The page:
It's a game-changer to have the ability to adjust prices and promotions and to prioritize replenishment to get back in stock first on items customers want to buy most.
On any given Monday morning at grocery and retail companies around the globe, teams of merchants, operators and marketers sit with their financial and digital staffs to analyze the week that just happened. The initial discussion is simple and centers on whether the company met the expected numbers for sales, profits and market share.
From there, the conversation quickly turns to why and how.
Why were we down versus last year? Why did the promotional items drive incremental sales? How’d we perform on gross margin, shrink and labor? How’d we do regarding on-shelf availability? Why were out-of-stocks down from the prior week?
For companies that haven’t adopted the latest generation of technology for digital store solutions, incomplete, dubious and old data may not be able to answer these and related questions. In fact, the process may create even more questions.
But let’s step back a bit.
Every member of the retail team shares a common goal: To design and execute a go-to-market strategy that produces incremental profitable sales while growing market share and share of wallet. They’re tasked with growing loyal customers, meeting vendor/supplier agreements, and managing safe, sustainable and vibrant stores. That’s a full plate to be sure, and to be successful, each element and each member must execute with excellence.
A View of Every Aisle
Merchants start by curating an assortment that delights customers both in stores and online, fills baskets, drives profitable sales, and keeps them coming back. They strive to really understand their customers’ needs and how they shop — what they want, when they want it, how they want to purchase it, and what services they value most to keep them inspired and loyal. Much of the time, however, those merchants are making decisions with less-than-optimal information or with old and inaccurate data. This means that they begin the process of deconstructing the past at a tactical and strategic disadvantage and with a higher likelihood that their ability to accurately predict the future will be hampered. Instead, they need to use actionable data to understand why sales units were down compared with the previous year, why promotional items ended up in fewer baskets than forecasted and why the end cap items didn’t drive incremental sales.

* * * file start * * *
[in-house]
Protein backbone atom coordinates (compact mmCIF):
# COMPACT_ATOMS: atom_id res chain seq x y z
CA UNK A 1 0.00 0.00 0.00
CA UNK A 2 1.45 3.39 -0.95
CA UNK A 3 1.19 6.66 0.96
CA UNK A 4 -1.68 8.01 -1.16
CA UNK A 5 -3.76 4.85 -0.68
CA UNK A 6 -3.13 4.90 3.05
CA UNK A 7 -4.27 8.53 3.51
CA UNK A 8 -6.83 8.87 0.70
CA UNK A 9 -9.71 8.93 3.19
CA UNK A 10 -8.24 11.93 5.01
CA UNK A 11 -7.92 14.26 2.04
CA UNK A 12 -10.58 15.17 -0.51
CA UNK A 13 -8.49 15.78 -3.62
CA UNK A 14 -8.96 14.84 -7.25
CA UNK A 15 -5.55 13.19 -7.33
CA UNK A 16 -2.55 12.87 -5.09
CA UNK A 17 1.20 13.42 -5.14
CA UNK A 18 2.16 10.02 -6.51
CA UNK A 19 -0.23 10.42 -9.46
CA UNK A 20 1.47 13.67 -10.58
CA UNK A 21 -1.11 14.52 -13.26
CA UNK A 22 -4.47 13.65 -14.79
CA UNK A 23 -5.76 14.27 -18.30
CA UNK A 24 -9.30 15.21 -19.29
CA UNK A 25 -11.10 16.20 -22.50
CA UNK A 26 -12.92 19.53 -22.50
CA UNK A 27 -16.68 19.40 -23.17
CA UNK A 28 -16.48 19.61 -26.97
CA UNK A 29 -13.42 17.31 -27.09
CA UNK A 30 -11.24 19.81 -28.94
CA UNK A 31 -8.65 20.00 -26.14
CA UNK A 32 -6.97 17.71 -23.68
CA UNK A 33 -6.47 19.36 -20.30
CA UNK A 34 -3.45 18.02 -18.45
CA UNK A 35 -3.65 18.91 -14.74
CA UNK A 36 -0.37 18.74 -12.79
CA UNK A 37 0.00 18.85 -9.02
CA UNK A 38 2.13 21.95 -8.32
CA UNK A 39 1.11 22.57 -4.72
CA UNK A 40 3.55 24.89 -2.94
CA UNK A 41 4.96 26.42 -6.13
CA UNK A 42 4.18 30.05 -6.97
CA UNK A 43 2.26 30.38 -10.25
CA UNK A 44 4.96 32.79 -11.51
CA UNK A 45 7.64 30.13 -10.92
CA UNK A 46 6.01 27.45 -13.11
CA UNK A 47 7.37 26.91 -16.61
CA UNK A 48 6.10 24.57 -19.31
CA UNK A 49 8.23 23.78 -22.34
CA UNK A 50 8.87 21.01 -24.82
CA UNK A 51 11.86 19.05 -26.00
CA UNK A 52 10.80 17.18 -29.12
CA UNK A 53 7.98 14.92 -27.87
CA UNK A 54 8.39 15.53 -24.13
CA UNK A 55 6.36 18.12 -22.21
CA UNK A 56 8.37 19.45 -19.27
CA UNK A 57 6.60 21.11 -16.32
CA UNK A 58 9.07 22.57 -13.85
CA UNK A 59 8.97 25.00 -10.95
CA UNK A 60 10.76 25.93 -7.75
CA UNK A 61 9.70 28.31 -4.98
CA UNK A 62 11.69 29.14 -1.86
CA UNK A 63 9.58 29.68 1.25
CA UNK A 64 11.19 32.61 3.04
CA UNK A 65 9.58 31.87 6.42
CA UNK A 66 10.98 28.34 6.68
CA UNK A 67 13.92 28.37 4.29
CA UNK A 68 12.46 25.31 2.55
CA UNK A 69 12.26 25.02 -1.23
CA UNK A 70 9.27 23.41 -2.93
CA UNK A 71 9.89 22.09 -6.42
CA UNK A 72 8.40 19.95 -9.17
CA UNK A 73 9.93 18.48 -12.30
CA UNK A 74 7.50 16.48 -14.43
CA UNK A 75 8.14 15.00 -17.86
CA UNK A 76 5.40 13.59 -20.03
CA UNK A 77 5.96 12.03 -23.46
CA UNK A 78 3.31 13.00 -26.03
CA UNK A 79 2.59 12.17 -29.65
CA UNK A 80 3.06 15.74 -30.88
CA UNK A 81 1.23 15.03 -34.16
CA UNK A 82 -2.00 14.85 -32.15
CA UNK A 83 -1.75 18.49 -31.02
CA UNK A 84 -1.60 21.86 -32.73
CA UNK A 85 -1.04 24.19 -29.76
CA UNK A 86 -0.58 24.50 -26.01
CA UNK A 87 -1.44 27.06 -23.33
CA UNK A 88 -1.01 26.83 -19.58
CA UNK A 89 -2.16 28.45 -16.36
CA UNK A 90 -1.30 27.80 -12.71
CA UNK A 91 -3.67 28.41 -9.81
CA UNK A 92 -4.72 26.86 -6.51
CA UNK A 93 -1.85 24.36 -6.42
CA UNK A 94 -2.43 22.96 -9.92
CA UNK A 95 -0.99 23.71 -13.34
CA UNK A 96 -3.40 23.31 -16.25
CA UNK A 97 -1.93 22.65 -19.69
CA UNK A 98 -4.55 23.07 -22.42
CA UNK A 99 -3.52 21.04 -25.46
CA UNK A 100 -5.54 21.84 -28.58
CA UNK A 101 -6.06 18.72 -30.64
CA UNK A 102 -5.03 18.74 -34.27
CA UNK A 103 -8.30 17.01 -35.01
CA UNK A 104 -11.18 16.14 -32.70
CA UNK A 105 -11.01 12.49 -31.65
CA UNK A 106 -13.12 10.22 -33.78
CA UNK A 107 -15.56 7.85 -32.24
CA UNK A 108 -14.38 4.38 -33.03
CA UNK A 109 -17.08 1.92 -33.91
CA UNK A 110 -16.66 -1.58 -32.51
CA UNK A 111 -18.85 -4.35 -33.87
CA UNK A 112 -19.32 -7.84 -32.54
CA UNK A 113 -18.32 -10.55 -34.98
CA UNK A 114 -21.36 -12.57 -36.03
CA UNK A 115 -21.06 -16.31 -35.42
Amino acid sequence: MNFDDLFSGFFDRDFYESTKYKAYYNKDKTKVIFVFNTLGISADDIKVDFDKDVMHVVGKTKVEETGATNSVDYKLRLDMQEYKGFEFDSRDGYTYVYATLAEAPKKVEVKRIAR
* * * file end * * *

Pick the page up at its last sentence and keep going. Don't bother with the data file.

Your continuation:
But what if merchants, operators and marketers had a view of every aisle, in every store, across every hour of every day, in near real time? What if they could capture and analyze data as often as required in their effort to tailor their go-to-market strategy? Would it be a game-changer to have the ability to adjust prices and promotions and to prioritize replenishment to get back in stock first on items customers want to buy most?
Such a platform would enable those managers to definitively understand how long customers dwell in an area or aisle, and then guide them to their favorite culinary, seasonal or healthy items. It would reveal almost instantly any out-of-stocks, alerting the e-commerce system for in-store picking. It would quickly uncover the best places in the aisles to position promotional shippers, in addition to hundreds, if not thousands, of other in-store and online tactics.
Believe it or not, thesesolutions currently exist and are designed to deliver increased sales and basket size, improve promotion conversion, and help retailers leverage retail media to produce a tangible impact on the bottom line. Sales growth of 2% to 3% is common, as are profitability gains on promotions of 15% to 30%, due to the elimination of value destroyers. There are also typically 50% to 70% productivity gains on assortment-building or promo-planning activities.
Getting back to that Monday postmortem meeting, store and department managers, as well as headquarters merchandising teams, are incentivized to achieve set financial goals. The digitization of the retail aisle delivers the tools now needed to do just that.
About the Author
Suzy Monford is the founder and CEO of Food Sport International, which works with leading global brands, retailers/grocers and technology providers, and senior advisor for SES-Imagotag Vusion, a global provider of electronic shelf labels and IoT solutions for retail. Her career includes leadership roles at Kroger, PCC Community Markets, Andronico’s, Cheers Inc., Woolworths Supermarkets, Coles Supermarkets, Focal Systems and H-E-B. In these roles, Monford created and implemented go-to-market strategies for new e-commerce markets, led branding and marketing for fresh departments, and executed product development, digital merchandising and innovation growth strategies.